Director: Morten Tyldum
Jim Preston is a creep. There’s no getting around the fact that his actions are detrimental to one’s perception of the character and the film as a whole. The ultimate success — or failure — of Passengers will hinge on how offended one is by the premise, and whether the story ultimately makes up for it. What is on screen is absolutely gorgeous, albeit hollow because the production design is so far ahead of the two leads — Chris Pratt as Jim Preston and Jennifer Lawrence as Aurora Lane — and their chemistry.
In order to discuss Morten Tyldum‘s film in any detail, we’ll have to convey the central premise, which happens inside the first act. Jim is on a massive interstellar spaceship with 5,000 passengers and hundreds of crew, but they are all dead asleep in stasis pods due to the journey between Earth and Homestead II taking 110 years. Everyone is supposed to wake up a few months before they land and get to party it up and mingle before landing and populating the new world. Unfortunately, a particularly pesky asteroid field is not sensed by the incredibly advanced auto-pilot system and one piece gets through the shields and knocks out power temporarily, with Jim as the unfortunate casualty that gets woken up way, way too early — 90 years to be exact. Needless to say, this is the set-up for a last man on earth scenario with all the typical hoops and hurdles.
That is, until he stumbles upon one of the passengers’ pods, the current home of a sleeping Aurora Lane. He’s immediately struck by her beauty and goes on an incredibly stalker-like journey of reading everything she has written and her interviews for the trip she’s embarked on. He’s slowly falling in love with not just her visual features, but her mind and spirit as well. That’s the notion, at least, as if reading words someone writes will provide the entirety of one’s personality. So he has an idea. A terrible idea. Why not wake her up and pretend he doesn’t know why she woke up. Jim, himself an engineer, has already spent a year trying desperately to find out how to re-enter stasis with no luck. He’s stuck, so he decides to clean up the place a bit, shave his crazy man-beard and strand Lane with him as the object of his desire. He does this after agonizing over it, but the deed ultimately is done.
She reacts similarly to him upon waking: complete disbelief. She goes through the same logical questions with the same results. There’s no going back to sleep. The pods are supposed to be fail-safe, yet here they both are. He doesn’t immediately tell her, rather he implores the only friend he has on the ship, the android bartender Arthur (played in charming fashion by Michael Sheen) to let him tell Aurora the truth. The chemistry between Lawrence and Pratt is crucial to pull off a premise like this, yet they seem like they’d be good friends more than lovers. Something as simple as them having similarities in any discernible way is absent, but the script forces them to match up, and that’s that.
The next huge hurdle to overcome is the biggest and most obvious issue: how will she react when he tells her? Of course, drama must be fostered, so he can’t simply break the news to her before they’ve essentially fallen in love amidst the gorgeous backdrop of whirling gizmos and future tech. She instead finds out from Arthur in a convoluted misstep. And she loses it, in one of the film’s more accomplishes scenes. It shouldn’t shock you if I told you the film ends up not sticking to that line of action. We simply get some offhand remarks and some anger.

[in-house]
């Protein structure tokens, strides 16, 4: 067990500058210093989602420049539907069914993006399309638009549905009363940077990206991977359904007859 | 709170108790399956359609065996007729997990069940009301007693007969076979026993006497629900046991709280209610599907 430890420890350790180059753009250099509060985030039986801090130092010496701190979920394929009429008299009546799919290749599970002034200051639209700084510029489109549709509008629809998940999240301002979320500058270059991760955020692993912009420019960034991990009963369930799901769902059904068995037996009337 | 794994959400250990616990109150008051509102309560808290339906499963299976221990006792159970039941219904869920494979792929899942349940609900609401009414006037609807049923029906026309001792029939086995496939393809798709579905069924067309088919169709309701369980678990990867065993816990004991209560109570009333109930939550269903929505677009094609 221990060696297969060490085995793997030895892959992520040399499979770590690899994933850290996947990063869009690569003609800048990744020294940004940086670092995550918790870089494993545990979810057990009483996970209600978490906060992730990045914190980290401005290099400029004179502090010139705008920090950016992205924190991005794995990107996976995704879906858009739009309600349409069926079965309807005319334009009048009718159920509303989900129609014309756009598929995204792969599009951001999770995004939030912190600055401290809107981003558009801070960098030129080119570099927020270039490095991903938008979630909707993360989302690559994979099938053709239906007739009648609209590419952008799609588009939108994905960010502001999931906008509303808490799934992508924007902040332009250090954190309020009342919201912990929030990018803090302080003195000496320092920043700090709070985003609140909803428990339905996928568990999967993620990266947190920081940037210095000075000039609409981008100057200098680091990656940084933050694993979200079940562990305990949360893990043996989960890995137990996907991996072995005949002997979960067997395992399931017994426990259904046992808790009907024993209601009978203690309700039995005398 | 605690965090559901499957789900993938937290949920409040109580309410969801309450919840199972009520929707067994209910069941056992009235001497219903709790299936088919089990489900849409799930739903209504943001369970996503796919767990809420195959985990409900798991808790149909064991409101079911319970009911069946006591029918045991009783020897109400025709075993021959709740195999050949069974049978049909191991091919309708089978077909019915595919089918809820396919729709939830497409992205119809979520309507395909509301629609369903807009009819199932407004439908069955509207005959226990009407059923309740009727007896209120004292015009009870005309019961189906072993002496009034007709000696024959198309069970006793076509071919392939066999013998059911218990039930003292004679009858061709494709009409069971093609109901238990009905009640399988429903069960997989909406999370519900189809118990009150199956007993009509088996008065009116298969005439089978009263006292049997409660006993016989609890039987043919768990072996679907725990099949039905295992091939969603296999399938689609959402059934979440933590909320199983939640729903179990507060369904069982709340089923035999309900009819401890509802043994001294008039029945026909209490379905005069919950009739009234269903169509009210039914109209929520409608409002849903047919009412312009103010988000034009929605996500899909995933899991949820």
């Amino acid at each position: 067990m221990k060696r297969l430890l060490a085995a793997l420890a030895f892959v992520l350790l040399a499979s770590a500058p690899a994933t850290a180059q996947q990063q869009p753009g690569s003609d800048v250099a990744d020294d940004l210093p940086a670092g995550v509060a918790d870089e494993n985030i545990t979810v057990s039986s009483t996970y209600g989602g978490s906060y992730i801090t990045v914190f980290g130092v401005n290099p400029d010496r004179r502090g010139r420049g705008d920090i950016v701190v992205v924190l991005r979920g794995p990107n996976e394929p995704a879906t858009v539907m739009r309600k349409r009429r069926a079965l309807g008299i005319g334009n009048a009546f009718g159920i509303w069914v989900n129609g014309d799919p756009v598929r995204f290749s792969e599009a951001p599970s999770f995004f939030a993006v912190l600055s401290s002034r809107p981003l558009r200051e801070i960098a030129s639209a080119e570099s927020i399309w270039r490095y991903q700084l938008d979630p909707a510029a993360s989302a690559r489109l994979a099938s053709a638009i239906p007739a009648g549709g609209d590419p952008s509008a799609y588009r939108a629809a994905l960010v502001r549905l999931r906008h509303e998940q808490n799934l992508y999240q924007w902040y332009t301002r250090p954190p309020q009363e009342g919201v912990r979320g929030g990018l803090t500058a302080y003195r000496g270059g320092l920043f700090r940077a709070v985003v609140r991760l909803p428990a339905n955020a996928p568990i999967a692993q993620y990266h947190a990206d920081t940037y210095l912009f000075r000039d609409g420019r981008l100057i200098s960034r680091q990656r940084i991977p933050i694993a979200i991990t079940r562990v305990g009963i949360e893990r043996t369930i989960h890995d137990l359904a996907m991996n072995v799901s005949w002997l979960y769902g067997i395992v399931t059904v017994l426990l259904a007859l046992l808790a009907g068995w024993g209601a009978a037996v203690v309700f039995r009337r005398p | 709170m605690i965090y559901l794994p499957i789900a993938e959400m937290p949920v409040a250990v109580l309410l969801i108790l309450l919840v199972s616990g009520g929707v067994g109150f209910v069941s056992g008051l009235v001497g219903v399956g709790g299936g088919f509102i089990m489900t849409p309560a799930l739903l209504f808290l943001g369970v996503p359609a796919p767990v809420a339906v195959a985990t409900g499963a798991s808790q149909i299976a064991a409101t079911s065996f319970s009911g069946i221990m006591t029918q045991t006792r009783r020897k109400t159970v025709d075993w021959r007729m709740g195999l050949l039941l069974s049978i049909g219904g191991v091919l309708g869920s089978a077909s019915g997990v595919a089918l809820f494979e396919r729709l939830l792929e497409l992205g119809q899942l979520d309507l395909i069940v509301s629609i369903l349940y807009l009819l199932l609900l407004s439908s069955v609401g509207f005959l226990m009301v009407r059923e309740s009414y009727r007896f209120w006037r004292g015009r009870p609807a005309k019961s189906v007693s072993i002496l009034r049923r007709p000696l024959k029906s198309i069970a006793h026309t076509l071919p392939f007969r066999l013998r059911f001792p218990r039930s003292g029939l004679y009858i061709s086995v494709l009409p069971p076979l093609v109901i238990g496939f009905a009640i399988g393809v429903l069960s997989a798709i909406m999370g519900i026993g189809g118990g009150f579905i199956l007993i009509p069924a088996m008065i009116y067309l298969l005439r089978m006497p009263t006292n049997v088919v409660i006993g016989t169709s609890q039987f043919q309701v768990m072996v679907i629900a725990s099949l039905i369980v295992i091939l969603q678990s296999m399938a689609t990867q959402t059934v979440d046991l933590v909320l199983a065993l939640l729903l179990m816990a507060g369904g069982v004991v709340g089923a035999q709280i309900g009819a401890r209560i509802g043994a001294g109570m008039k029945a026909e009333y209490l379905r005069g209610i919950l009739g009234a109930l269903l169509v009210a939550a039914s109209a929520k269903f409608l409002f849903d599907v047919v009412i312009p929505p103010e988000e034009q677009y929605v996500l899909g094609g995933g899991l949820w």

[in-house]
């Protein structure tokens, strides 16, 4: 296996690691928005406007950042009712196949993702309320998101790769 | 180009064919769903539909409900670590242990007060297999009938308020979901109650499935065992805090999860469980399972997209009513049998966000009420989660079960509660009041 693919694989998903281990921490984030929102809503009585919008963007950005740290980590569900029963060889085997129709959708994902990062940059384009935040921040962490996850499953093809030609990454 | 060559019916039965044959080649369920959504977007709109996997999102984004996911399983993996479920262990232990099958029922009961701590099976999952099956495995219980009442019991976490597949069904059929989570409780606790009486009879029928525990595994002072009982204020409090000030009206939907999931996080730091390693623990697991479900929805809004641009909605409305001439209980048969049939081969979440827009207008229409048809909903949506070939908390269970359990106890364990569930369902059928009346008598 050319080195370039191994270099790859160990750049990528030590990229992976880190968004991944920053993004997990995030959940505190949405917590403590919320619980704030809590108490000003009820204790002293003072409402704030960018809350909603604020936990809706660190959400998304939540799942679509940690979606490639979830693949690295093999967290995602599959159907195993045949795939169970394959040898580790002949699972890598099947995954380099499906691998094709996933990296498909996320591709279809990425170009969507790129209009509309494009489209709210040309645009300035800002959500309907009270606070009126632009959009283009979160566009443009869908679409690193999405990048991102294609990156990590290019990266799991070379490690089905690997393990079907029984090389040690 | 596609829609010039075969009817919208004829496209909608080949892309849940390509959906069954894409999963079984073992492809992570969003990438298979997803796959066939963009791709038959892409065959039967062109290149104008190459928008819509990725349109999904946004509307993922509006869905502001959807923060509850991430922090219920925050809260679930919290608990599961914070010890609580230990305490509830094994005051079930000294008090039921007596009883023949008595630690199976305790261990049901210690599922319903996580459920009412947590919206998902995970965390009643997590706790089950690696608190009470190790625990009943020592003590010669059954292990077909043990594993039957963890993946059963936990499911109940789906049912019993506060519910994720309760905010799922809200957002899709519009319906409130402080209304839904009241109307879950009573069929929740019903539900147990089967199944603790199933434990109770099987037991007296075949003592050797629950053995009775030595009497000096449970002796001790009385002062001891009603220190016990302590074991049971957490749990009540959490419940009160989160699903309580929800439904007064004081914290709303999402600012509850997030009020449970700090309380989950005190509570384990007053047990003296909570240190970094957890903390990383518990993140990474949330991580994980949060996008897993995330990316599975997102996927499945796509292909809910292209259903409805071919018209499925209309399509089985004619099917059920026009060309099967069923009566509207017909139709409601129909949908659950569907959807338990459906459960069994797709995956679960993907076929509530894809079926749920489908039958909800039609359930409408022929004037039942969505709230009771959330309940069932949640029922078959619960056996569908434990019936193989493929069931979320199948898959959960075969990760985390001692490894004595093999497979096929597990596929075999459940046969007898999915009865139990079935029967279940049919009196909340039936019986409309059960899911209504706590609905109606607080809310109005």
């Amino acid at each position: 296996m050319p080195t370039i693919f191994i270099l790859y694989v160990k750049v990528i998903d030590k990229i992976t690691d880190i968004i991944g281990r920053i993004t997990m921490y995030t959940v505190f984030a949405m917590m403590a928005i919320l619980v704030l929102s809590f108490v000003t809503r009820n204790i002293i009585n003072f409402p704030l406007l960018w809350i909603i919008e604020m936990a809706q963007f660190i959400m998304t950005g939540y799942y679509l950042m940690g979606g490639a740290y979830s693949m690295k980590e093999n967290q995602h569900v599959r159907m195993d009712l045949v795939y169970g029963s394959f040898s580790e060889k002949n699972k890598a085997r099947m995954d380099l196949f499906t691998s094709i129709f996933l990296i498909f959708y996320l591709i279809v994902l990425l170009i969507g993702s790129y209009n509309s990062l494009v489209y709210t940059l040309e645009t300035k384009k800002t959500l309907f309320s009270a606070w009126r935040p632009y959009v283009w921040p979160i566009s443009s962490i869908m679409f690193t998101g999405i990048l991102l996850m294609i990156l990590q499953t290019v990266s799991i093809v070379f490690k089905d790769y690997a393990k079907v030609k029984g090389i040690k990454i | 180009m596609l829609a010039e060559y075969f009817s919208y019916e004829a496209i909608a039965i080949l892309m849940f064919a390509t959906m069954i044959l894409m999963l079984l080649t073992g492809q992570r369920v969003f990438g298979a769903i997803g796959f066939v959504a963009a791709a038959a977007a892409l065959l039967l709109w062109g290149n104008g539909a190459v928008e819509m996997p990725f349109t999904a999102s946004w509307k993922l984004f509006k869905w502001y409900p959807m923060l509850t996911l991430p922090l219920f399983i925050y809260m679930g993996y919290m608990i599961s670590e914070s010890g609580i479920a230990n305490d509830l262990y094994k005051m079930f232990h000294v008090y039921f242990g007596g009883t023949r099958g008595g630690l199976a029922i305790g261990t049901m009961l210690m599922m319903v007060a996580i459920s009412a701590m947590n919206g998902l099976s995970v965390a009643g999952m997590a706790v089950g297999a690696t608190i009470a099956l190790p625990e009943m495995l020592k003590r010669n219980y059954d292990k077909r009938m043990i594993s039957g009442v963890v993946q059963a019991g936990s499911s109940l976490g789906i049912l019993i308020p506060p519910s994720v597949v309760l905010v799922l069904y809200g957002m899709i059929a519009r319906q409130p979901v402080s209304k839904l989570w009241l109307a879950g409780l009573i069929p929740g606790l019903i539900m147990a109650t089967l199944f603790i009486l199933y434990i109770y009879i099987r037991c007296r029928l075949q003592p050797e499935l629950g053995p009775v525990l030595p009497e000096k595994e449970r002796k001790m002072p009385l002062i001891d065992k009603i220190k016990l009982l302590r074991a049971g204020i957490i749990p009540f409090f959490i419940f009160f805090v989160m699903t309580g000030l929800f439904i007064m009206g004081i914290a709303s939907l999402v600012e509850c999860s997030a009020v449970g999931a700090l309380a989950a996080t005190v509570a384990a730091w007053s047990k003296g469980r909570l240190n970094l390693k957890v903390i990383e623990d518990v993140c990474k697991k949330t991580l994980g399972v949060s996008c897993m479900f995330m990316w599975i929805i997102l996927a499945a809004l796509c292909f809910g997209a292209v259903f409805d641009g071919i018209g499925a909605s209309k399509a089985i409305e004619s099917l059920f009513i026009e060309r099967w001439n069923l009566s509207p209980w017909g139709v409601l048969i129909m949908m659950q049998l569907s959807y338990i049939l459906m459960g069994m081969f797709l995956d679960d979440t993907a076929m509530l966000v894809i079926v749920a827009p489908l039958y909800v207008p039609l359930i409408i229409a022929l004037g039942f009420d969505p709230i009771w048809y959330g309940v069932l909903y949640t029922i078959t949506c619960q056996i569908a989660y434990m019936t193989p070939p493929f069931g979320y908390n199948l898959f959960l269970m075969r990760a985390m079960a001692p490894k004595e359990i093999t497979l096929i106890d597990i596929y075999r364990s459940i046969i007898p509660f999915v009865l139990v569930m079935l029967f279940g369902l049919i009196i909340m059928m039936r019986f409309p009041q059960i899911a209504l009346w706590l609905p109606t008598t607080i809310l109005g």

The beauty of science fiction is that it often provides us with a scenario that allows us to explore it in a meaningful way. Think like procreation in Children of Men, religious zealousness in The Mist, or even the idea of occupation by another race in Battlestar Galactica. These are fully developed and explored topics — not so in Passengers. One may think Jon Spaihts‘ script, which landed on the Black List nearly a decade ago, got drowned out by the lofty budget and its adherence to a PG-13 rating, but having read it, much of it remains intact. The frustration that there isn’t more of a thorough exploration of the “twist” and the resulting human emotions is still here and Tyldum’s audience-friendly tone does the drama no favors.
At least the visuals are often gorgeous, with the film’s fairly substantial budget seen on the screen. One inventive sequence in zero gravity, trapping Lane in a bubble of water that she struggles to escape from, is reminiscent of the rotating hallway sequence in Inception. From the quirky robots to the way the ship is rendered and designed, the entire production design is truly top rate. This feels like a luxury liner, something difficult to achieve for such a sterile environment with cleaning robots always at the ready.
Ultimately, we are left with a film that has a supremely creepy and troubling premise as the central idea. A man is stranded on a ship and falls for a woman and strands her with him. That has the potential for a complex story ripe for discussion, but it’s all strictly set-up, failing to make the journey more meaningful than a gorgeous-looking science fiction romantic drama. It’s a shame that Passengers couldn’t improve on its initial hook. With a distinct lack of chemistry and a director without the know-how to find a deeper meaning in story, the shoddy foundation of the premise quickly collapses.
Passengers is now in nationwide release.
Since any New York City cinephile has a nearly suffocating wealth of theatrical options, we figured it’d be best to compile some of the more worthwhile repertory showings into one handy list. Displayed below are a few of the city’s most reliable theaters and links to screenings of their weekend offerings — films you’re not […]
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